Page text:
We home schooled our children from 1992–2004. During those years, home schooling was not yet mainstream. Like many other families worried about running afoul of truancy laws, we paid our yearly dues to the Home School Legal Defense Association (HSLDA) in order to ensure we’d have access to legal help if we needed it. Their conservative, home-schooling dad lawyers, including Doug Phillips, were regulars on the home school convention speaking circuit. When Phllips left to launch Vision Forum, I understood it to be a related enterprise, but focused solely on a particular theological and social grid toward which they were working to funnel the home school movement: dominionist theological understanding and an aggressively pro-patriarchy family and church structure. He wanted to be free to focus on strengthening the faith and practice home school families in his camp without all the bother of wasting his time on court cases with secular home school families as defendants, which was sometimes the case with the work he did with HSLDA.

Often sharing the platform at home school conventions with HSLDA speakers were various members of the Advanced Training Institute crew, disciples of Bill Gothard. (The ‘19 Kids And Counting‘ Duggars are an ATI family and exemplars of Gothard’s teaching.) This cozy arrangement where the Gothardites got away with presenting themselves as the pinnacle to which the rest of us rank-and-file home schoolers were supposed to aspire made perfect sense, as many of the leaders of the state home school organizations in the states in which we lived during our home school years were ATI families.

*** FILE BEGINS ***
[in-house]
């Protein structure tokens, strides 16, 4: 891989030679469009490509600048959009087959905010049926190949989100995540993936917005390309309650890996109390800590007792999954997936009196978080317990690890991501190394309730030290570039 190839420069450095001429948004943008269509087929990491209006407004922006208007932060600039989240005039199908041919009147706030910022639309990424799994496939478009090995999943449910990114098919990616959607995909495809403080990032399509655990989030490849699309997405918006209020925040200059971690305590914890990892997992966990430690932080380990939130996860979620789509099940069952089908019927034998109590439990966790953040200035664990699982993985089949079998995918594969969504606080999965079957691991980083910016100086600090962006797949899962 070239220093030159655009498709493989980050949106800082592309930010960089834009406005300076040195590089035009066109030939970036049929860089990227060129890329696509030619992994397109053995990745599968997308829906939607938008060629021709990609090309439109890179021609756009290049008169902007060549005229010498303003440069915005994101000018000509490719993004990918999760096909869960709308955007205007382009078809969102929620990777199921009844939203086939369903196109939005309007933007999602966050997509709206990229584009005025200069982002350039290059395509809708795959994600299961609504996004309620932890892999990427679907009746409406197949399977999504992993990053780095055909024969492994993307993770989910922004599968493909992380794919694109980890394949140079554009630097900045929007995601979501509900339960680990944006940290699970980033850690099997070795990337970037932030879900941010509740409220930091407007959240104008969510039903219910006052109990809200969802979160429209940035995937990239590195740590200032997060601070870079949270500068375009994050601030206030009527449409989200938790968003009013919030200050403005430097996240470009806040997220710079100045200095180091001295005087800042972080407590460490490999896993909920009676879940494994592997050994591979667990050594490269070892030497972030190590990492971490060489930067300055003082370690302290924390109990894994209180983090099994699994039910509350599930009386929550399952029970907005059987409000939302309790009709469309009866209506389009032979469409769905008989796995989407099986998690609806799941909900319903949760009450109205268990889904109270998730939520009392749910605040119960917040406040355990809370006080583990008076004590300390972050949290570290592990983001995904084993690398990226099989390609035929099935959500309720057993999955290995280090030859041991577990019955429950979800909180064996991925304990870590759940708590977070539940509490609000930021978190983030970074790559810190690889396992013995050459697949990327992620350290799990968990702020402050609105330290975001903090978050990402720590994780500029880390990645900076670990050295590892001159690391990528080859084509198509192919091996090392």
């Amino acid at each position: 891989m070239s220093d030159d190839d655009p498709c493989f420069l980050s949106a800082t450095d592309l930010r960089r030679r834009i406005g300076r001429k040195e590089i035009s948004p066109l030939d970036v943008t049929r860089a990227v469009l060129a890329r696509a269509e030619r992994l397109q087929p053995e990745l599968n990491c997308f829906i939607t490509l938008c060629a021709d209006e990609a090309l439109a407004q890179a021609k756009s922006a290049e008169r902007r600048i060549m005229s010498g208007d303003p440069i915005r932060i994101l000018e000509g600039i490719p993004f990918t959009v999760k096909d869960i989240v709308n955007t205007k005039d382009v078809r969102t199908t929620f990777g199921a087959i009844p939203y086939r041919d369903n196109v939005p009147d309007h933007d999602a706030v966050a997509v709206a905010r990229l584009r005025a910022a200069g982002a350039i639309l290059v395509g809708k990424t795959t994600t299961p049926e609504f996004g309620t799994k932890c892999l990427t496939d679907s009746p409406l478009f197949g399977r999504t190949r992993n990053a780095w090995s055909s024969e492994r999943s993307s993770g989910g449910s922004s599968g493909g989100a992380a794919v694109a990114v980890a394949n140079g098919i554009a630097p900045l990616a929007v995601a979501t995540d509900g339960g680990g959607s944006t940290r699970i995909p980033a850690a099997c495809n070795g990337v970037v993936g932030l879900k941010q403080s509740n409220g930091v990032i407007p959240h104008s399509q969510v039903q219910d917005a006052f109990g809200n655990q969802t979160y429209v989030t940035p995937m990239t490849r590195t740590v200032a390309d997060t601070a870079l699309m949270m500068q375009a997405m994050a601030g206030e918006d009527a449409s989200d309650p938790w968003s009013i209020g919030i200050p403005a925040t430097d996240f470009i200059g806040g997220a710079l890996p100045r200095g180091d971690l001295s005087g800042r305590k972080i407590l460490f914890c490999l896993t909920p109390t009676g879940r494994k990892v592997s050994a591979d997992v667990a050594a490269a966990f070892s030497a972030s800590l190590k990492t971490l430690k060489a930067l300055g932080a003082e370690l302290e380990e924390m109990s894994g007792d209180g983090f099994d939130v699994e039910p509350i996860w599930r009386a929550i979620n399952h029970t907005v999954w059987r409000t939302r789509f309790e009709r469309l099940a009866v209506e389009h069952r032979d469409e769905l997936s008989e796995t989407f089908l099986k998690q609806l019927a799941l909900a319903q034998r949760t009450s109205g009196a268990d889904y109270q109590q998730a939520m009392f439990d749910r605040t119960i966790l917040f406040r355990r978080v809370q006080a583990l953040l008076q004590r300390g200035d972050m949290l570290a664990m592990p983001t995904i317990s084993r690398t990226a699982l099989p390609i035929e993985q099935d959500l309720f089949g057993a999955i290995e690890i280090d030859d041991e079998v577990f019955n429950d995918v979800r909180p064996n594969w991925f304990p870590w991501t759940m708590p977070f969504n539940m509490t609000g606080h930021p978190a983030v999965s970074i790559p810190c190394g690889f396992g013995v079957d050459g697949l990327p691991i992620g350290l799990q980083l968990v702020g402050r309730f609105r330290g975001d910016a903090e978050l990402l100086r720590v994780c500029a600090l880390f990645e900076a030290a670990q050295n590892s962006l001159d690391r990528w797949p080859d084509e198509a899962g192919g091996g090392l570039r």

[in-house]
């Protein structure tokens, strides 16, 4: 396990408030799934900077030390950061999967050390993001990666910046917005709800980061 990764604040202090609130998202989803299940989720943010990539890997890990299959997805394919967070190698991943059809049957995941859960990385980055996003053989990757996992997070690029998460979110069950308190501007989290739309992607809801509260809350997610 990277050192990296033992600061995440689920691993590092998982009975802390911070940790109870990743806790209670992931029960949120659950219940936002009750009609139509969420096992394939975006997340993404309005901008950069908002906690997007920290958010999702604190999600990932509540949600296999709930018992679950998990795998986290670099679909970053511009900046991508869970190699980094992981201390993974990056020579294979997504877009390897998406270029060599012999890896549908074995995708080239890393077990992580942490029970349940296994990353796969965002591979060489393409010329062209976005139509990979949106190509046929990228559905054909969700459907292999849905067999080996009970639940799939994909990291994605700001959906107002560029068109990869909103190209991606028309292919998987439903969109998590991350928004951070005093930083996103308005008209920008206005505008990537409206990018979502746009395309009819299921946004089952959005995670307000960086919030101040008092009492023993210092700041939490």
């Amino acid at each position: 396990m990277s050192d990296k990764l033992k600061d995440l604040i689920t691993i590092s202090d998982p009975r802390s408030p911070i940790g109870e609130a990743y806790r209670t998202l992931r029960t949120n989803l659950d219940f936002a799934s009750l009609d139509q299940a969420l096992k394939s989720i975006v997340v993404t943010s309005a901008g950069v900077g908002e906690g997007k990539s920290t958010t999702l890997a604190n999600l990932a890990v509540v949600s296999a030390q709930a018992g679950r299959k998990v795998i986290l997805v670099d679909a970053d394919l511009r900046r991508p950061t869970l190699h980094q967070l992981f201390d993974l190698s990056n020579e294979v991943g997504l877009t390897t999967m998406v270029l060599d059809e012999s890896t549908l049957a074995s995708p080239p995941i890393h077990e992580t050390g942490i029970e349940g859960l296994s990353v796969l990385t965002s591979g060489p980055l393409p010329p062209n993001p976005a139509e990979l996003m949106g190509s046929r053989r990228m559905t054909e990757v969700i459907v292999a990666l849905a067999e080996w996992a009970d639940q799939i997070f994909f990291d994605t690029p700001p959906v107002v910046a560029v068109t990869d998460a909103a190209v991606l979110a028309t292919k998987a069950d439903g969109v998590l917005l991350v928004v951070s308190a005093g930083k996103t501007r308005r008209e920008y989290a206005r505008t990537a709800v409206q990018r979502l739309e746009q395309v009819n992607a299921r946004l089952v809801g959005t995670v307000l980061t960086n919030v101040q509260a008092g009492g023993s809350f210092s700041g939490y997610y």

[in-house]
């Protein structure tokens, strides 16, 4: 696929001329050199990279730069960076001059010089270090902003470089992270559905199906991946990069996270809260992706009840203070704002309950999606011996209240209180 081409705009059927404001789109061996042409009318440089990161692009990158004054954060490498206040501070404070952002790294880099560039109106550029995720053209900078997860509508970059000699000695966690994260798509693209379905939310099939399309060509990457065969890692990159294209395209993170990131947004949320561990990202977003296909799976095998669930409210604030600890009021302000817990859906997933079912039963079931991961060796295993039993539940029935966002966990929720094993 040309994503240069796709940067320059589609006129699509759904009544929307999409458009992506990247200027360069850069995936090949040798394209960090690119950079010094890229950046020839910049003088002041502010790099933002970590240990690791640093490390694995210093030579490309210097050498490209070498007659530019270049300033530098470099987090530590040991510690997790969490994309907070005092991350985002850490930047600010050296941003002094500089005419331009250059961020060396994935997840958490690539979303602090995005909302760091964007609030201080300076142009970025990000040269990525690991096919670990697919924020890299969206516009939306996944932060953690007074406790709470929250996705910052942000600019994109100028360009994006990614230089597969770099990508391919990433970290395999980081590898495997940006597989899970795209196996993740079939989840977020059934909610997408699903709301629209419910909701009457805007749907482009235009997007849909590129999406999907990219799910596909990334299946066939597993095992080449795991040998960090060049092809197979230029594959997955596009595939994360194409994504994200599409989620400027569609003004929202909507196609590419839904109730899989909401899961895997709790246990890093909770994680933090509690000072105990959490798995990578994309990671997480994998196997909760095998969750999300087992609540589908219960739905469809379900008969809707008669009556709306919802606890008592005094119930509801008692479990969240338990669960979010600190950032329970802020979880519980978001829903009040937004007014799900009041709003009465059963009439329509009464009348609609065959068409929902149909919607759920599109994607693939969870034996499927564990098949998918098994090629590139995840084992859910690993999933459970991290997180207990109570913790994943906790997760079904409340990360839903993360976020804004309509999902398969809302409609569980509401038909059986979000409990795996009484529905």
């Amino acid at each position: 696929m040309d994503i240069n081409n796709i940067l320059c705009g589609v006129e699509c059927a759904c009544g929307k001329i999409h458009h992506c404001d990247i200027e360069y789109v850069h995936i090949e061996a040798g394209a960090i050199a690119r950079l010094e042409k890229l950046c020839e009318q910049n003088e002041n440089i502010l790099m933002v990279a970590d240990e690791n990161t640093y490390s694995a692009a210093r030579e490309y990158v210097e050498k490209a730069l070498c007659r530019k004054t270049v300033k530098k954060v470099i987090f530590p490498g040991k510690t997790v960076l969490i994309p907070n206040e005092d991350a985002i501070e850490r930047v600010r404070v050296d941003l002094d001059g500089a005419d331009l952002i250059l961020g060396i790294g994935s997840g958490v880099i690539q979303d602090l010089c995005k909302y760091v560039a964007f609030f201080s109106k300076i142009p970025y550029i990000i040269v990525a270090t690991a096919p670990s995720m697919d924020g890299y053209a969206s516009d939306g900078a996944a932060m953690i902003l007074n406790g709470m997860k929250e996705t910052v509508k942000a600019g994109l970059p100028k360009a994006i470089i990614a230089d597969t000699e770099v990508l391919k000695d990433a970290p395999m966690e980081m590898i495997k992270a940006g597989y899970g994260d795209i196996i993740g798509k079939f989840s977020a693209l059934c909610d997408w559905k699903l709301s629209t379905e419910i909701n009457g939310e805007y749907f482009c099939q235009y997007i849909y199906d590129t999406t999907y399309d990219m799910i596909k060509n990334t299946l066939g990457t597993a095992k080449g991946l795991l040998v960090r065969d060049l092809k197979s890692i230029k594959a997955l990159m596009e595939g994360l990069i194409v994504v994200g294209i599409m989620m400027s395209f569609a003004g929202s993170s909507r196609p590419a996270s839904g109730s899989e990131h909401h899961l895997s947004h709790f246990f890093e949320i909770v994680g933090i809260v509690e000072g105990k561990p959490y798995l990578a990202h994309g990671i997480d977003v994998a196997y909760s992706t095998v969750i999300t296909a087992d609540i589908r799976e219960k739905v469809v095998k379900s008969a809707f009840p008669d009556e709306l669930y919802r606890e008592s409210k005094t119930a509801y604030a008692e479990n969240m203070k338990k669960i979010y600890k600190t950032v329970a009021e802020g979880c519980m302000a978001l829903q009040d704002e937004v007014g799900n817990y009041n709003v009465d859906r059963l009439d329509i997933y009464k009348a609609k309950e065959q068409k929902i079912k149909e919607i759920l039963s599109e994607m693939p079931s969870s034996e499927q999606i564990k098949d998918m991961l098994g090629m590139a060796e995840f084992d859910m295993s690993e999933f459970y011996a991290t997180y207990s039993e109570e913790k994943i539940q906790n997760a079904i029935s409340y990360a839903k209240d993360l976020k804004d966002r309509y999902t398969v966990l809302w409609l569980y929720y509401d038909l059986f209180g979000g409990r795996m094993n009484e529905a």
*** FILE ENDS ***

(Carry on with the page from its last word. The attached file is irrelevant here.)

The formulas preached by these people were so air-tight. The tribes formed around messages of Phillips and Gothard and others like them were so…well, family-like. For those of us home schoolers trying to navigate doing something still viewed in those days as counter-cultural, there was a great temptation for many home school parents to ally themselves with one of these ready-made cliques peer groups within the larger home school community. ]Read more]


At a social event last weekend, I ran into C., a woman I used to know when our kids were young. C. and her family were long-time, active members of a well-known megachurch in our area. Her nest had been empty for a couple of years now. C. and her husband were in the midst of relocating from this area to more temperate climes, delayed only by the sale of a home that has languished on the market for many months.